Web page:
“Alright . . . Mr. Death. See now . . . I’m gonna tell you what I’m gonna do. I’m gonna take and build me a fence around this yard. See? I’m gonna build me a fence around what belongs to me. And then I want you to stay on the other side. See?” —Troy Maxson character in “Fences,” by August Wilson
In October, the University of Pittsburgh Library System announced it had acquired the August Wilson archives. Wilson, one of America’s most important playwrights, set nine plays of his 10-play magnum opus, the American Century Cycle, in the Hill District, which neighbors this academic medical center.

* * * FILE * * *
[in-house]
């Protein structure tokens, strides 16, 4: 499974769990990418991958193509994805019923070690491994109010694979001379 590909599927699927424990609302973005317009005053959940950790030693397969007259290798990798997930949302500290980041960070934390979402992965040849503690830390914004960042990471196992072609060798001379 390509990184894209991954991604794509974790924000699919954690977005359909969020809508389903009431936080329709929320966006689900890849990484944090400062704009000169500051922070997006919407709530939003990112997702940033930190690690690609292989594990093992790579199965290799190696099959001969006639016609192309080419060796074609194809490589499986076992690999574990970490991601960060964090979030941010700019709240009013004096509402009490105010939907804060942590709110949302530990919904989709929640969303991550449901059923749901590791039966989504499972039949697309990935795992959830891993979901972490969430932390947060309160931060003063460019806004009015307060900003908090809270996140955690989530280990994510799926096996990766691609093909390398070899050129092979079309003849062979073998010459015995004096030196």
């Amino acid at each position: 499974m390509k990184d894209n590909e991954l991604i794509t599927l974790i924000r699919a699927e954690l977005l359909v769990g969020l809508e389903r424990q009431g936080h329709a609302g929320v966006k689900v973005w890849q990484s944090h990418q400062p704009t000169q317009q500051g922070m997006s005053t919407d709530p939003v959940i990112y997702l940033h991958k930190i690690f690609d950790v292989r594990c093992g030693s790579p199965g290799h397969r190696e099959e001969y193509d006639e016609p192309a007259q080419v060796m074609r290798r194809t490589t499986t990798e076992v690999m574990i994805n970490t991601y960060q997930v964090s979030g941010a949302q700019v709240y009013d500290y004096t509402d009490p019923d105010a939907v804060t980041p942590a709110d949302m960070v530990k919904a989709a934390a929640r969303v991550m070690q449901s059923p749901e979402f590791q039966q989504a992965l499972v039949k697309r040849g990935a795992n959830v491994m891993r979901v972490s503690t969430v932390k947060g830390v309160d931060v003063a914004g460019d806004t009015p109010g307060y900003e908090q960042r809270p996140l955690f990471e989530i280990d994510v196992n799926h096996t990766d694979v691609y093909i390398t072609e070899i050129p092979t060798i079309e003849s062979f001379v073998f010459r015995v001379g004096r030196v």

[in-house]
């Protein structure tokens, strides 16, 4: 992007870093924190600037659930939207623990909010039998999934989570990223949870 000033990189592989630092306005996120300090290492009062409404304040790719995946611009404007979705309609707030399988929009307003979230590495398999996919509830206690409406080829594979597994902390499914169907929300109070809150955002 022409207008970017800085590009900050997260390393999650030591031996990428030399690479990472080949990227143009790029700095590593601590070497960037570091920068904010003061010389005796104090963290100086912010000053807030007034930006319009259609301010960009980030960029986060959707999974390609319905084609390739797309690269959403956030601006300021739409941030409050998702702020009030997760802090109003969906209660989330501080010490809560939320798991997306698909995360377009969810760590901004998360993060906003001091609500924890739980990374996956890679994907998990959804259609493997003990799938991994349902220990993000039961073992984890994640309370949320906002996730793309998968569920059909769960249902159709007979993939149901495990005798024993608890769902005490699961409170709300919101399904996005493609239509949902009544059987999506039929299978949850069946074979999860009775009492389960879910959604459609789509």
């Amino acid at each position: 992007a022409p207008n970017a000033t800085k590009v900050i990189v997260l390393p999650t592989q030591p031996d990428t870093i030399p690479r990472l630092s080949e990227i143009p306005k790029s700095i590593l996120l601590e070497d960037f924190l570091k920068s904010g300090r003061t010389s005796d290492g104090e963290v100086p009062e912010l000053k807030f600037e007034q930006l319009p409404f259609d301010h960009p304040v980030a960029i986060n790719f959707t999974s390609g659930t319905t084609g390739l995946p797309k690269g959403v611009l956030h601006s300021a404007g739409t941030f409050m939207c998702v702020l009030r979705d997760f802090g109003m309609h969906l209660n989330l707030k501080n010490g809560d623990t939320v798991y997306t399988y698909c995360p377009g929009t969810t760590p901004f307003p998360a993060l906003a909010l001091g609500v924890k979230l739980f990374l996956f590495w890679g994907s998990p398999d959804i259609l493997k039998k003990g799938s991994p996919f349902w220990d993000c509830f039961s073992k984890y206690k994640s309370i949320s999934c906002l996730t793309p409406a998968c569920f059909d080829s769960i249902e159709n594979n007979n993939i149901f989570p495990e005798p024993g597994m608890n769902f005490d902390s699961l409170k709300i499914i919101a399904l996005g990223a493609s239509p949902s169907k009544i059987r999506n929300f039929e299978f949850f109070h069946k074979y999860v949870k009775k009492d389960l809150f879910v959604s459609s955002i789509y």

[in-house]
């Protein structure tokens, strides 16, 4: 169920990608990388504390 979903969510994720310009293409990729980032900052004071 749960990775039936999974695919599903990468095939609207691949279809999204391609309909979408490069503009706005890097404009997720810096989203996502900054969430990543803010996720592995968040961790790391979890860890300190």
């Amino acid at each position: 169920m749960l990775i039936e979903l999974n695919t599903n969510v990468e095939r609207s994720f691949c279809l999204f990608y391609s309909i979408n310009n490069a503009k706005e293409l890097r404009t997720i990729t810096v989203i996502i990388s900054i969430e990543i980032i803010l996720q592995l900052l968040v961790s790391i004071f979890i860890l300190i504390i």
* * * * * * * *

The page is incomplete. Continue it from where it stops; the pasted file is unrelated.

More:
“He left Pittsburgh in 1978, but he took the Hill, the three rivers, the streets, the steel mills, the fish sandwich shops and the cadence of the language he heard in cigar stores and barbershops with him,” Constanza Romero, Wilson’s widow says. His work was an intimate look at the African American struggle for cultural, economic and self- preservation. As the late Wilson himself once put it:
“I once wrote a short story called ‘The Best Blues Singer in the World,’ and it went like this: ‘The streets that Balboa walked were his own private ocean, and Balboa was drowning.’
“End of story. That says it all. Nothing else to say. I’ve been rewriting that same story over and over again. All my plays are rewriting that same story.”
—Photography: Archives & Special Collections, University of Pittsburgh Library System